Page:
Fantasy Fishing: Think AOY standings at Rayburn

When considering Bassmaster Fantasy Fishing selections for the Toyota Bassmaster Texas Fest benefiting the Texas Parks and Wildlife Department, think about current AOY positions — both points earned and needed to successfully finish up the 2017 Elite Series season.

What I’m talking about is simple: Consider anglers who have had a great year so far, and now being halfway through the season how important it is to continue to do well to remain in the hunt for the prestigious Toyota Bassmaster Angler of the Year title.

But also keep in mind the top-shelf anglers who’ve had a difficult season so far like Jacob Powroznik, Matt Herren and Terry Scroggins.

As far as your Fantasy Fishing points are concerned? Sometimes there’s no doubt about buying into an angler that you know will do well, but has garnered a high percentage of ownership. Maybe consider similar caliber anglers who seem to be overlooked to some extent. You’ll climb the standings more if you begin thinking this way.

It’s also worth noting that this tournament will carry a different set of rules, process and weigh-in. Some anglers may not even catch a fish worth bringing to the scales, yet still register a limit. On top of that, everybody gets paid, and there’s a berth on the line to the 2018 GEICO Bassmaster Classic presented by DICK’S Sporting Goods.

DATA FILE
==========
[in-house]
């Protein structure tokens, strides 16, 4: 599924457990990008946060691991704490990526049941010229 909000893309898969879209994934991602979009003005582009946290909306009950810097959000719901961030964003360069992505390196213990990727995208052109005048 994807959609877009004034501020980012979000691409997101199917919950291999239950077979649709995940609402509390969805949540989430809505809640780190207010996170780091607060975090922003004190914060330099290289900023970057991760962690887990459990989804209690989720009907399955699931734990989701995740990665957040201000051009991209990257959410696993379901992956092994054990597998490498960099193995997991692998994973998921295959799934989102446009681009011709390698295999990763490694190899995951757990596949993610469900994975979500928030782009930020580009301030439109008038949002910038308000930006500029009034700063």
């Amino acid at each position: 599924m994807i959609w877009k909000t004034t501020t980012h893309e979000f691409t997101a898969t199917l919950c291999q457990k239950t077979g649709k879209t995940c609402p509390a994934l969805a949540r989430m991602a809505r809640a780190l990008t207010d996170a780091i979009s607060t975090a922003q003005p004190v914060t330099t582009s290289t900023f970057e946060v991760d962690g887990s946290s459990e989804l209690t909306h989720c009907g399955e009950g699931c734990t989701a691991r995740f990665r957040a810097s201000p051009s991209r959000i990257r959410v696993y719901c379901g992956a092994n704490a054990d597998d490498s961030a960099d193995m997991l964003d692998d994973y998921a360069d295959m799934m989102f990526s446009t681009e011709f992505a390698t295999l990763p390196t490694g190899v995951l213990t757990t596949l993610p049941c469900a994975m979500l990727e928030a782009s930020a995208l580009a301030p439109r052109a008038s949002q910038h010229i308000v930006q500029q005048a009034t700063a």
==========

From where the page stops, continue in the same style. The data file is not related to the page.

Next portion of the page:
This is a catch-and-release event, but each angler will bring their heaviest bass over 21 inches to the weigh-in stage, then immediately release it. This style of fishing will impact how spots are fished and how anglers manage their patterns.

For full details on the way this event will be conducted in it’s entirety, watch the Bassmaster.com homepage for a full feature.

Here are my picks for this Sam Rayburn tournament. 

BUCKET A: LEFEBRE

Again, I didn’t pick Lefebre knowing he could do well, and again he reminded me of my ignorance. He’s proven me wrong twice, once cost me a 9-month-old beard and a load of pride. This time, I’m coming back to KVDave. He is a very accomplished postspawn angler, and he has a well-defined history of catching big bass in Texas; not to mention a former TTBC champion. Evidently, I can’t learn my lesson about betting against Lefebre — so Dave, if you’re reading this. I am listening. Don’t let me down and don’t screw up my Fantasy team this time! Prove to me you’re a viable selection, and win this thing … (I jest)

Darkhorse: Jason Christie and Ott DeFoe are leading the AOY race by a good margin. Right now, Christie has moved into the first-place slot for now. I’m thinking Christie has a slight edge on DeFoe at this tournament, but you shouldn’t ever overlook DeFoe. As the season wanes on, the AOY race will tighten up and a leader, or leaders, will emerge. Too early to call right now — at this time, both guys are kicking tail.

BUCKET B: THARP

After a terrible tournament at Toledo Bend, I knew the Florida angler and former FLW Cup Champion would bounce back. He did and finished 23rd at Ross Barnett. But, if you think that will satisfy him, you’re wrong. The only thing that will make Randall Tharp happy is a win. He also tops my list of postspawn anglers. You can bet that a jig and a frog will play at Sam Rayburn, and I’m not sure there’s a better guy who’s so good at both.